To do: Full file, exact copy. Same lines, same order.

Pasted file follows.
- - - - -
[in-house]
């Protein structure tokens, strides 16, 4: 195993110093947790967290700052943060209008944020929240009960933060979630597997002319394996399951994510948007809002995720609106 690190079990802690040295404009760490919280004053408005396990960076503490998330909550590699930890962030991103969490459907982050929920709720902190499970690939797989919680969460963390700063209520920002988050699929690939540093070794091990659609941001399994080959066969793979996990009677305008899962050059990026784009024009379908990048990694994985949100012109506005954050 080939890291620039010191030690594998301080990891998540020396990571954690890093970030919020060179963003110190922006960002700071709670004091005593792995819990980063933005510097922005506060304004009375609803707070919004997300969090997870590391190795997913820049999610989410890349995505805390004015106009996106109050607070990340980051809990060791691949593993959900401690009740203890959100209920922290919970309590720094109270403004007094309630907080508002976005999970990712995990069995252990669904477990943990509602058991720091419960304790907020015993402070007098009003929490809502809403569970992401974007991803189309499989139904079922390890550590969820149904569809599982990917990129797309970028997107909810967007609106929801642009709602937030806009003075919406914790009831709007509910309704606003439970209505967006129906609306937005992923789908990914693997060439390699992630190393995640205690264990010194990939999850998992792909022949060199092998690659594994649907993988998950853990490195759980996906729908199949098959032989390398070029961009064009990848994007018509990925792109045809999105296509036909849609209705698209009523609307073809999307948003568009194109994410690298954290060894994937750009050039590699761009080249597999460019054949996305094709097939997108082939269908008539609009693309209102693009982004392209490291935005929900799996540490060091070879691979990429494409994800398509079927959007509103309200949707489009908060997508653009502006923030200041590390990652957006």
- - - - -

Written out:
[in-house]
């Protein structure tokens, strides 16, 4: 195993110093947790967290700052943060209008944020929240009960933060979630597997002319394996399951994510948007809002995720609106 690190079990802690040295404009760490919280004053408005396990960076503490998330909550590699930890962030991103969490459907982050929920709720902190499970690939797989919680969460963390700063209520920002988050699929690939540093070794091990659609941001399994080959066969793979996990009677305008899962050059990026784009024009379908990048990694994985949100012109506005954050 080939890291620039010191030690594998301080990891998540020396990571954690890093970030919020060179963003110190922006960002700071709670004091005593792995819990980063933005510097922005506060304004009375609803707070919004997300969090997870590391190795997913820049999610989410890349995505805390004015106009996106109050607070990340980051809990060791691949593993959900401690009740203890959100209920922290919970309590720094109270403004007094309630907080508002976005999970990712995990069995252990669904477990943990509602058991720091419960304790907020015993402070007098009003929490809502809403569970992401974007991803189309499989139904079922390890550590969820149904569809599982990917990129797309970028997107909810967007609106929801642009709602937030806009003075919406914790009831709007509910309704606003439970209505967006129906609306937005992923789908990914693997060439390699992630190393995640205690264990010194990939999850998992792909022949060199092998690659594994649907993988998950853990490195759980996906729908199949098959032989390398070029961009064009990848994007018509990925792109045809999105296509036909849609209705698209009523609307073809999307948003568009194109994410690298954290060894994937750009050039590699761009080249597999460019054949996305094709097939997108082939269908008539609009693309209102693009982004392209490291935005929900799996540490060091070879691979990429494409994800398509079927959007509103309200949707489009908060997508653009502006923030200041590390990652957006």